anal sphincter

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a circular muscle that constricts a passage or closes a natural orifice. When relaxed, a sphincter allows materials to pass through the opening. When contracted, it closes the opening. Four main sphincter muscles along the alimentary canal aid in digestion: the cardiac sphincter, the pyloric sphincter, and two anal sphincters. Other sphincters are found in the iris of the eye, the bile duct (sphincter of Oddi), the urinary tract, and elsewhere.
anal sphincter (sphincter a´ni) either of two sphincters (the internal and external anal sphincters) that open and close to control evacuation of feces from the anus.
cardiac sphincter a sphincter between the esophagus and the stomach, opening at the approach of food that can then be swept into the stomach by rhythmic peristaltic waves.
sphincter of Oddi a sheath of muscle fibers investing the associated bile and pancreatic passages as they traverse the wall of the duodenum.
pyloric sphincter a sphincter at the opening from the stomach into the duodenum; it is usually closed, opening only for a moment when a peristaltic wave passes over it.
urinary sphincter, artificial a fluid-filled system that surrounds the urethra with a silicone cuff that functions as a sphincter; a pump is in the scrotum and a fluid reservoir is in the abdomen. For urination, the pump's release valve is squeezed to allow the fluid to leave the urethral cuff and return to the reservoir; after urination is complete, the pump is squeezed and the fluid returns to the cuff to occlude the urethra.
Miller-Keane Encyclopedia and Dictionary of Medicine, Nursing, and Allied Health, Seventh Edition. © 2003 by Saunders, an imprint of Elsevier, Inc. All rights reserved.

ex·ter·nal a·nal sphinc·ter

a fusiform ring of striated muscular fibers surrounding the anus, attached posteriorly to the coccyx and anteriorly to the central tendon of the perineum; it is subdivided, often indistinctly, into a subcutaneous part, a superficial part, and a deep part for descriptive purposes.
Farlex Partner Medical Dictionary © Farlex 2012

anal sphincter

A hybrid anatomic structure designed to control the anal opening, which is composed of an internal sphincter and an external spincter. Anal sphincter defects can be induced by forceps delivery.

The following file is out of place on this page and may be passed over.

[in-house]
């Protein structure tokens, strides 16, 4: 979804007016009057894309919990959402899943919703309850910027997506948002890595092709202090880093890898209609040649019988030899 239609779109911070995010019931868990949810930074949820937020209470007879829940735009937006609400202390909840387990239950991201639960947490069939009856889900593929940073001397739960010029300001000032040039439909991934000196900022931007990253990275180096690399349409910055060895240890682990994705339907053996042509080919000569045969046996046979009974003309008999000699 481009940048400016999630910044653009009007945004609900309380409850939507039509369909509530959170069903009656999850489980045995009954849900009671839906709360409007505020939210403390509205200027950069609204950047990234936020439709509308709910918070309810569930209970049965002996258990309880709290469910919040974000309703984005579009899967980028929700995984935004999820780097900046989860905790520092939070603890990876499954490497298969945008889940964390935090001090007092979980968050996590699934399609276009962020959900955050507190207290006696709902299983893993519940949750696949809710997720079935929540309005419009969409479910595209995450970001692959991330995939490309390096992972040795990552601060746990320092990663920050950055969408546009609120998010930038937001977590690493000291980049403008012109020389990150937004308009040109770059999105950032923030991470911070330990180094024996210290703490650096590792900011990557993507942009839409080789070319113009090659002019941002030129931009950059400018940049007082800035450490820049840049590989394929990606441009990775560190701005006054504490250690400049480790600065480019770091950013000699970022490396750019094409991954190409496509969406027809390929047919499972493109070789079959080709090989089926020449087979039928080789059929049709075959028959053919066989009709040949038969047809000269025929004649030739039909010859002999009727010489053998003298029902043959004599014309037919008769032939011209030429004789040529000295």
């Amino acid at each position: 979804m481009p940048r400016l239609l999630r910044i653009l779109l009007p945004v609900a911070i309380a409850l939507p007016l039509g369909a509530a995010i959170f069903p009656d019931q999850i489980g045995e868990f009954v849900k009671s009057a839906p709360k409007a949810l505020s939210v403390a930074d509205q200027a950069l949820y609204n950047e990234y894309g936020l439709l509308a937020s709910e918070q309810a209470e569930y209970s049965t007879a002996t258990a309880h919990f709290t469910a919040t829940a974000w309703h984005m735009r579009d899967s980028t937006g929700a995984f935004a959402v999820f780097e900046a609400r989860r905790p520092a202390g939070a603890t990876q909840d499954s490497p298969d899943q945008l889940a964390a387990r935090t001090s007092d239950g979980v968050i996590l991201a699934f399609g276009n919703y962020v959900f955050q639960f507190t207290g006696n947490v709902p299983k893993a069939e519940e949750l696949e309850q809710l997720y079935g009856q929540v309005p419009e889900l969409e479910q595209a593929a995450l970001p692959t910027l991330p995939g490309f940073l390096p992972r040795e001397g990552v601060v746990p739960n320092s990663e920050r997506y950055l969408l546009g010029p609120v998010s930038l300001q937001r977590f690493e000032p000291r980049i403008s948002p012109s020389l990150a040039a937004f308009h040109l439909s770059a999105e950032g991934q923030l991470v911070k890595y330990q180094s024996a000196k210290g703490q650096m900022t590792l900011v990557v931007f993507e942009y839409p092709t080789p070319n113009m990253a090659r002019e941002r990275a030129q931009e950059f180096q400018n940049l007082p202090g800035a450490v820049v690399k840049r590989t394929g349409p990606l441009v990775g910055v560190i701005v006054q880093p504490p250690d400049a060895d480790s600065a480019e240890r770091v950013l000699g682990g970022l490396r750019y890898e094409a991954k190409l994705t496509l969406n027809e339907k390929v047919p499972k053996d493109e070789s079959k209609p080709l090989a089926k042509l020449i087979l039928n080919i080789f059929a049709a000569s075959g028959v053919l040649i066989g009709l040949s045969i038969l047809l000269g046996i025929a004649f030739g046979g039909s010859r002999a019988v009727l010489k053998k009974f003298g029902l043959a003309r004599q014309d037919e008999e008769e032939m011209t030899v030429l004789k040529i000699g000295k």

Segen's Medical Dictionary. © 2012 Farlex, Inc. All rights reserved.

anal sphincter

The double muscular ring surrounding the anal canal which, in conjunction with the thick, well-vascularized lining of the canal, produces a watertight seal except during defaecation.
Collins Dictionary of Medicine © Robert M. Youngson 2004, 2005
References in periodicals archive ?
Risk factors for primary and subsequent anal sphincter lacerations: a comparison of cohorts by parity and prior mode of delivery.
The patient regained his muscle power of the lower limbs soon postoperatively after extubation in the intensive care unit, as well as the anal sphincter function.
Hypertrophic myopathy of the internal anal sphincter: a rarely recognized cause of proctalgia.
Women's experience of anal incontinence following a history of obstetric anal sphincter injury: A literature review.
In this study, perineal body thickness, anal sphincter maximum squeezing pressure, mean resting pressure (MRP), external anal sphincter defect (EASD) and sphincter angle were evaluated.
The aims of this study were to prospectively describe the effect of pregnancy and delivery in women without clinical signs of anal sphincter tears, on endosonographic morphology of the anal sphincter and on anal sphincter pressures, and to highlight any differences in these findings between nulliparous and multiparous, Black African and Indian women.
Incidence of obstetric anal sphincter injuries after training to protect the perineum: cohort study.
Raised anal resting pressures caused by hyper tonicity of the internal anal sphincter (IAS) and ischemia of anal canal have been suggested as factors that are important in pathogenesis of anal fissures.3,8
It has been shown that the resting tone of internal anal sphincter is higher in patients of chronic anal fissure.
Their removal can risk damage to the anal sphincter.
Indeed, obstetric anal sphincter injuries (OASIS), (1) with their short-and long-term consequences, merit clinical attention, as spotlighted in Dr.